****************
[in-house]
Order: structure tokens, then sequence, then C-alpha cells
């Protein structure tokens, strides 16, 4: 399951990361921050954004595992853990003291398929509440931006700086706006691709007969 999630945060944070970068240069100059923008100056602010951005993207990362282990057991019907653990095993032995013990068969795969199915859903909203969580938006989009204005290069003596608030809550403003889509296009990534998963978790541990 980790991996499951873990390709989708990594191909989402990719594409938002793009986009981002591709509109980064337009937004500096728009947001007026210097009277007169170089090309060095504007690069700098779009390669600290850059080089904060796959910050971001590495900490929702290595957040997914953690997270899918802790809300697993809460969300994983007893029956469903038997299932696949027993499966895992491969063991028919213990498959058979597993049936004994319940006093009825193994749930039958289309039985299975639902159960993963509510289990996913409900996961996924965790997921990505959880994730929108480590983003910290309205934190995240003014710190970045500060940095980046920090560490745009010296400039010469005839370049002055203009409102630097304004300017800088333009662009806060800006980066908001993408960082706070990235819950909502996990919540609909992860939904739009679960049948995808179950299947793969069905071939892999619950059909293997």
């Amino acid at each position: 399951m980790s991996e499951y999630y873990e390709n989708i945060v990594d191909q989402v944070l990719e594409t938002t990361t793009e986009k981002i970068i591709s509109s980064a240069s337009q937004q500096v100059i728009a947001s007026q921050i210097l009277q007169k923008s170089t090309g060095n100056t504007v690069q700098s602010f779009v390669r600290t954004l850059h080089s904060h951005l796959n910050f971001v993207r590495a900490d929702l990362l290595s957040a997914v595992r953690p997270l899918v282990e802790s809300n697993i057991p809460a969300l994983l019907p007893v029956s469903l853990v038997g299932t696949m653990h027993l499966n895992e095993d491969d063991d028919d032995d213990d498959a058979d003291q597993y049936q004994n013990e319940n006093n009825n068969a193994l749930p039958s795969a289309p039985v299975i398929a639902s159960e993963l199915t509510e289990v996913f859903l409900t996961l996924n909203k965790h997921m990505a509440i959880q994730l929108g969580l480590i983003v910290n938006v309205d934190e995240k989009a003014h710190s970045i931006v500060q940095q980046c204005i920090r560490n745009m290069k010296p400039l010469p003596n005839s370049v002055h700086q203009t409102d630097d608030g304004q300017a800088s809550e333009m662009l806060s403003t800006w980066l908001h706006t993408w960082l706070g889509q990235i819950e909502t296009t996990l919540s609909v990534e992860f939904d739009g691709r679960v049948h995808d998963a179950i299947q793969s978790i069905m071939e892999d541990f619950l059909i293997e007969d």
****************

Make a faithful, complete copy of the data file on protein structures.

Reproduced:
[in-house]
Order: structure tokens, then sequence, then C-alpha cells
């Protein structure tokens, strides 16, 4: 399951990361921050954004595992853990003291398929509440931006700086706006691709007969 999630945060944070970068240069100059923008100056602010951005993207990362282990057991019907653990095993032995013990068969795969199915859903909203969580938006989009204005290069003596608030809550403003889509296009990534998963978790541990 980790991996499951873990390709989708990594191909989402990719594409938002793009986009981002591709509109980064337009937004500096728009947001007026210097009277007169170089090309060095504007690069700098779009390669600290850059080089904060796959910050971001590495900490929702290595957040997914953690997270899918802790809300697993809460969300994983007893029956469903038997299932696949027993499966895992491969063991028919213990498959058979597993049936004994319940006093009825193994749930039958289309039985299975639902159960993963509510289990996913409900996961996924965790997921990505959880994730929108480590983003910290309205934190995240003014710190970045500060940095980046920090560490745009010296400039010469005839370049002055203009409102630097304004300017800088333009662009806060800006980066908001993408960082706070990235819950909502996990919540609909992860939904739009679960049948995808179950299947793969069905071939892999619950059909293997």
């Amino acid at each position: 399951m980790s991996e499951y999630y873990e390709n989708i945060v990594d191909q989402v944070l990719e594409t938002t990361t793009e986009k981002i970068i591709s509109s980064a240069s337009q937004q500096v100059i728009a947001s007026q921050i210097l009277q007169k923008s170089t090309g060095n100056t504007v690069q700098s602010f779009v390669r600290t954004l850059h080089s904060h951005l796959n910050f971001v993207r590495a900490d929702l990362l290595s957040a997914v595992r953690p997270l899918v282990e802790s809300n697993i057991p809460a969300l994983l019907p007893v029956s469903l853990v038997g299932t696949m653990h027993l499966n895992e095993d491969d063991d028919d032995d213990d498959a058979d003291q597993y049936q004994n013990e319940n006093n009825n068969a193994l749930p039958s795969a289309p039985v299975i398929a639902s159960e993963l199915t509510e289990v996913f859903l409900t996961l996924n909203k965790h997921m990505a509440i959880q994730l929108g969580l480590i983003v910290n938006v309205d934190e995240k989009a003014h710190s970045i931006v500060q940095q980046c204005i920090r560490n745009m290069k010296p400039l010469p003596n005839s370049v002055h700086q203009t409102d630097d608030g304004q300017a800088s809550e333009m662009l806060s403003t800006w980066l908001h706006t993408w960082l706070g889509q990235i819950e909502t296009t996990l919540s609909v990534e992860f939904d739009g691709r679960v049948h995808d998963a179950i299947q793969s978790i069905m071939e892999d541990f619950l059909i293997e007969d």